Andy Harpole and Savannah Darr with Friends of Eastern Cemetery will present some interesting and educational information about stone preservation and other facts about cemeteries.
Andy Harpole is a native Kentuckian having grown up in Louisville. Andy developed an affinity for cemeteries and the history they carried with them at an early age. He has an extensive background in restoration, which includes cars, boats and metal work. With passion and a commitment to public service, Andy founded the Friends of Eastern Cemetery volunteer group in March 2013. FOEC is currently the largest historic cemetery restoration platform in the state of Kentucky. Because of the success of FOEC, Andy is now consulting with groups in Kentucky as well as several other states all interested in forming similar cemetery restoration programs in their area.
Savannah Darr has more than seven years of experience in cultural resources management and historic preservation throughout Kentucky and various other states. She is responsible for historic research needed for cultural resource reports. Ms. Darr also works as an architectural historian conducting historic building surveys, writing building descriptions, and assessing the NRHP eligibility of those buildings. Ms. Darr has authored or co-authored numerous architectural assessments technical reports as well as archaeological technical reports in which she interprets historic documentation. Ms. Darr received a Master’s Degree in Public History from the University of Louisville, with a focus on historic preservation and cemetery preservation. During graduate school, Ms. Darr worked with the Metro Louisville Planning and Design Services on National Register of Historic Places nominations for historic properties, districts, and landscapes including Section 106 architectural assessments, evaluations, and research. Ms. Darr currently serves on the New Albany Historic Preservation Commission where she helps assess the historic integrity of properties and facilitate preservation efforts in the city. In early 2014 Ms. Darr also joined the Friends of Eastern Cemetery team and is helping train new recruits, coordinate fundraising events and working on the actual “hands on” monument cleaning and restoration.
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WORKSHOP FOR TUESDAY, FEBRUARY 24th, 2015
Show & Tell - Please bring any items of interest to share with the group at the meeting. Items of genealogical interest might include family heirlooms, photographs, quilts, clothing or, of course, even stories.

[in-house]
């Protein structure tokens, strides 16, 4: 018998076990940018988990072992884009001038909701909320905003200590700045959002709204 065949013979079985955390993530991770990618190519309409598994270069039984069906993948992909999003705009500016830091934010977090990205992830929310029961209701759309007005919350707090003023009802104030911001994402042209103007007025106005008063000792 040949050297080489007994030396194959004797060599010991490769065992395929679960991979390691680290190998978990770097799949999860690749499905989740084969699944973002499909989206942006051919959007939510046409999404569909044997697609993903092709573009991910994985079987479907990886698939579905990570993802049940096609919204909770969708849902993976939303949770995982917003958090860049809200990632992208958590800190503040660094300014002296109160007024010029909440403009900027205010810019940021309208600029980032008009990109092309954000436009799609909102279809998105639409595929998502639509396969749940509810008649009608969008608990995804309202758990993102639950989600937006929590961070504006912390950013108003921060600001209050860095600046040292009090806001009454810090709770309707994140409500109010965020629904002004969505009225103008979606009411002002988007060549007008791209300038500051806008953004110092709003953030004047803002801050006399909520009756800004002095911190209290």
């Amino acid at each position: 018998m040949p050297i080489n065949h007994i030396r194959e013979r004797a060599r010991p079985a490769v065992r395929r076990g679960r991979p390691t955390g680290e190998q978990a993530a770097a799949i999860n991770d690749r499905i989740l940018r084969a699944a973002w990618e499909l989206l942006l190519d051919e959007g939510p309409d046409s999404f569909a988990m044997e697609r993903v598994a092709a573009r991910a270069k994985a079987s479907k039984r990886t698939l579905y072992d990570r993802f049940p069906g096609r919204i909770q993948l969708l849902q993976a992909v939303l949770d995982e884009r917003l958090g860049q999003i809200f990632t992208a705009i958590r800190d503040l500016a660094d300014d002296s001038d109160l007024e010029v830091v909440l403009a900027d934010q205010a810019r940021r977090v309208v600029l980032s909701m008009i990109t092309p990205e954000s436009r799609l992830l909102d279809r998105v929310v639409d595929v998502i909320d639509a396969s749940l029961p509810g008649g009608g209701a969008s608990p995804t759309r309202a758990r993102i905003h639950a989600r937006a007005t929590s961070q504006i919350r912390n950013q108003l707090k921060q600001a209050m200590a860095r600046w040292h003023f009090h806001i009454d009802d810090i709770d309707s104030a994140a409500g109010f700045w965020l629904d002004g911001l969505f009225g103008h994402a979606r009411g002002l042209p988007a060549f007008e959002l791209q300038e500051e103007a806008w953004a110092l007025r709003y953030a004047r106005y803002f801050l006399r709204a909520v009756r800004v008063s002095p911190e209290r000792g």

WORKSHOP FOR TUESDAY, MARCH 24, 2015
The Utility of the PDF File in Your Genealogical Research by Phil Hysell
(Using the LGS Tombstones of Jefferson County DVD as
Phil will illustrate the use of
PDF (Portable Document Format) in making your genealogical research both more
effective and efficient from the standpoints of sharing/publishing, storing and
retrieval. He will use Jack Koppel's impressive photographic work on the
scattered family cemeteries of Jefferson County,
KY and the development of a searchable DVD-based
electronic 'book' for the Louisville Genealogical Society and its members. You
can then utilize these techniques to publish your own eBook.
Bio for Phil Hysell:
Phil Hysell is a WV native and a
graduate of Marshall University
in Huntington, WV.
He earned a B.S. Degree in chemistry and did graduate work at the University
of Louisville. Phil was a laboratory manager for Celanese
Corporation in Louisville and for
Rhodia (Rhone-Poulenc) in Cranbury, NJ.
He is editor of the Hisle-Hysell Genealogy newsletter, a member of the SAR, the current webmaster and a past president of the Louisville Genealogical Society
and has published in various literary and scientific journals.
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WORKSHOP FOR TUESDAY, APRIL 27th, 2015
German Research 101 - Getting Across the Pond presented by Joanne
German Research - pinpointing an immigrant's home village, town or city in
Germany by using family records, passenger lists, naturalization papers, census
records, local histories, church records and cemetery records.
Howard's biographical information:
President and past microfilm chairperson of the Southern Indiana Genealogical Society.
and past officer of Piankeshaw Chapter, National Society Daughters of the
of Descendants of Washington's Army at Valley Forge.
and past officer of Cyrus Grable Chapter, Daughters of the Union 1861-1865,
and published two volumes on the "Luther Families of Mohra, Germany"
of the New Albany Bicentennial Church History Committee, which published
"200 Years of Church Histories" in 2013.
of the Historical Archives Committee at St. Marks United Church of Christ
in New Albany and serving on the Church Council.
of the Pry, Prye, Prey Family DNA project at
of the Pry, Prye, Prey One Name Study with the Guild of One Name Study (Goons
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All regular meetings are at the Church of Jesus Christ of Latter Day Saints on the corner of Linn Station Road and Hurstbourne Parkway in Louisville, from 1:00 to 3:00 p.m.
Caffeine, tobacco, and alcohol are not permitted on the premises.
Visitors are always welcome!